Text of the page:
Hillary Clinton is leading every potential republican candidate in Texas polling data. Julian Castro is the fastest rising politician in Texas. And Wendy Davis is finding meaningful support for her run as Texas governor. What do all three have in common? They’re democrats who are making headway in the largest “red state” in the nation. It’s enough to ask the question of whether they’ll collectively be able to claim to have turned Texas into a blue state by the time 2016 is said and done – something which hasn’t been the case in decades. But several factors are working in their favor.
Texas has been so firmly thought of as a republican stronghold that few young voters are even aware that the state’s electoral votes went to Jimmy Carter in 1976, or that the state had a democratic governor as recently as 1990. Texas is a red state in the sense that roughly three fifths of its voters have tended to lean republican in recent years. For instance in the 2012 Presidential election Mitt Romney got 57% of the popular vote in the Longhorn State while Barack Obama received 41%. But as little as a ten percent shift would reverse that advantage and flip all the state’s electoral votes entirely to the democratic side.
The republican party has three reasons to fear losing support in Texas. The first is that the party’s anti-immigration reform stance has cost it support among Hispanic voters, even as the Hispanic population in Texas is growing as a percentage of the state’s total population. Romney fared very poorly with Hispanic voters in 2012, and while it wasn’t enough to cost him Texas, the shift will be more significant by 2016. The second is that Texas has served as a hotbed for the republican party’s push into Tea Party extremism. The rise and swift fall of Ted Cruz, who has become a national joke, may convince some moderate voters to distance themselves from the GOP. And the third is that Hillary Clinton has such broad mainstream support that she’ll fare better with Texas moderates than Obama did. If Hillary names San Antonio hero Julian Castro as her running mate, she improves her chances of winning Texas even more.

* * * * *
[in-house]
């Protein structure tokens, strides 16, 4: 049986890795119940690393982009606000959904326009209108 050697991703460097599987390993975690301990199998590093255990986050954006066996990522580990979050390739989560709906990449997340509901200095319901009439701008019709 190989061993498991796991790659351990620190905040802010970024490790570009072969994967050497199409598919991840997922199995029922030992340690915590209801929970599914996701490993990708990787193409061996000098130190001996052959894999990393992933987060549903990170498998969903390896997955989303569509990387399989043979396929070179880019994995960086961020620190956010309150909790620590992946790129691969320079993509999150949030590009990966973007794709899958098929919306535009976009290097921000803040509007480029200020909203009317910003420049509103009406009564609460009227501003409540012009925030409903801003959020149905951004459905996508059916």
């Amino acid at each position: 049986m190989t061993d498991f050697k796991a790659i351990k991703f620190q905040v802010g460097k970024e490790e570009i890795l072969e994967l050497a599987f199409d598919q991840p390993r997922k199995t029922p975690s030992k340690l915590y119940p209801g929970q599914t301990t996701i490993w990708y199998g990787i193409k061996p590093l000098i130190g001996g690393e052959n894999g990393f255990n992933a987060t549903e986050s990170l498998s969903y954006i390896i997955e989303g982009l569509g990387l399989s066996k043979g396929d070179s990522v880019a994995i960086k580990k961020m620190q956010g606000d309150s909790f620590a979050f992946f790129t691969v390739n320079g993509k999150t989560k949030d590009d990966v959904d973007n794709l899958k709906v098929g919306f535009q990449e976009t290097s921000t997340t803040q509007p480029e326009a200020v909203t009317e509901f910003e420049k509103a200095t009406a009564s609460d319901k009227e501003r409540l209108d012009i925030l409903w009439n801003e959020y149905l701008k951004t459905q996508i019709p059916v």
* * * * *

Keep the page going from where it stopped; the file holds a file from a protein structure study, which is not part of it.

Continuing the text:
Wendy Davis is another story. Various polls show her behind in the 2014 polls for governor by double digits, and while she has plenty of time to turn that around by November, she still has to be considered the underdog. But even if she loses, her campaign – which is heavily base on protecting women’s personal and medical rights – will serve to underscore the republican party’s increasing problem with women voters. That in turn will serve to make it easier for Hillary Clinton to campaign in Texas on those same issues.
Texas should ultimately be a tight Presidential race in 2016. Even if Clinton wins in an electoral blowout nationwide, she’ll have to overcome a significant conservative undercurrent which has gripped the state for decades, even as that conservatism has produced one failure after another. If eight failed years of George W. Bush was President wasn’t enough to convince a majority of Texans to vote for the other party in either of the two subsequent Presidential elections, it’s fair to conclude that some Texas conservatives will simply never give up their republican allegiance. But as those conservatives become a smaller percentage of the overall Texas population, the state may end up turning blue by the narrowest of margins.